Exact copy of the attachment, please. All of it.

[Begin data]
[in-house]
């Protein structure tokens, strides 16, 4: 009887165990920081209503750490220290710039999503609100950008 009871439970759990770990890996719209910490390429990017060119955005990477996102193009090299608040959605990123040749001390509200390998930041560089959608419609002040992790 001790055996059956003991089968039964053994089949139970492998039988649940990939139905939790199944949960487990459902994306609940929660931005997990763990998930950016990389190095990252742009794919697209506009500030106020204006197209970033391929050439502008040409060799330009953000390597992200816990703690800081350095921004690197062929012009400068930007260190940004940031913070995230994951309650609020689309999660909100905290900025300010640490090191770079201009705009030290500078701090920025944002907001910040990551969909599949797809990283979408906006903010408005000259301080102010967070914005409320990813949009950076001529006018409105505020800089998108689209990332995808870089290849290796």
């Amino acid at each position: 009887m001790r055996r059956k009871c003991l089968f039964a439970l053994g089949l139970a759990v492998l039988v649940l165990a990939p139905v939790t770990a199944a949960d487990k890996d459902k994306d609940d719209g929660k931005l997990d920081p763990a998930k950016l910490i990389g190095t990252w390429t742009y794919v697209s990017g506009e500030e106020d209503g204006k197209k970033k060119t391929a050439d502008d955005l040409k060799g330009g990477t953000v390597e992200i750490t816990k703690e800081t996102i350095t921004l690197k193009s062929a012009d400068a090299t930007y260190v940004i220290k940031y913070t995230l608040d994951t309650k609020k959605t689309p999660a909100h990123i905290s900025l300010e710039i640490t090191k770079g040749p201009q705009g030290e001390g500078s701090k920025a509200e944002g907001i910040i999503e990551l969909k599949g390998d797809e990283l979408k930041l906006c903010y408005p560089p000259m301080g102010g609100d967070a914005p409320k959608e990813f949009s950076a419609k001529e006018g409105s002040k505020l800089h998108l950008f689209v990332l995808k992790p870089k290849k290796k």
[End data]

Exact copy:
[in-house]
């Protein structure tokens, strides 16, 4: 009887165990920081209503750490220290710039999503609100950008 009871439970759990770990890996719209910490390429990017060119955005990477996102193009090299608040959605990123040749001390509200390998930041560089959608419609002040992790 001790055996059956003991089968039964053994089949139970492998039988649940990939139905939790199944949960487990459902994306609940929660931005997990763990998930950016990389190095990252742009794919697209506009500030106020204006197209970033391929050439502008040409060799330009953000390597992200816990703690800081350095921004690197062929012009400068930007260190940004940031913070995230994951309650609020689309999660909100905290900025300010640490090191770079201009705009030290500078701090920025944002907001910040990551969909599949797809990283979408906006903010408005000259301080102010967070914005409320990813949009950076001529006018409105505020800089998108689209990332995808870089290849290796």
């Amino acid at each position: 009887m001790r055996r059956k009871c003991l089968f039964a439970l053994g089949l139970a759990v492998l039988v649940l165990a990939p139905v939790t770990a199944a949960d487990k890996d459902k994306d609940d719209g929660k931005l997990d920081p763990a998930k950016l910490i990389g190095t990252w390429t742009y794919v697209s990017g506009e500030e106020d209503g204006k197209k970033k060119t391929a050439d502008d955005l040409k060799g330009g990477t953000v390597e992200i750490t816990k703690e800081t996102i350095t921004l690197k193009s062929a012009d400068a090299t930007y260190v940004i220290k940031y913070t995230l608040d994951t309650k609020k959605t689309p999660a909100h990123i905290s900025l300010e710039i640490t090191k770079g040749p201009q705009g030290e001390g500078s701090k920025a509200e944002g907001i910040i999503e990551l969909k599949g390998d797809e990283l979408k930041l906006c903010y408005p560089p000259m301080g102010g609100d967070a914005p409320k959608e990813f949009s950076a419609k001529e006018g409105s002040k505020l800089h998108l950008f689209v990332l995808k992790p870089k290849k290796k």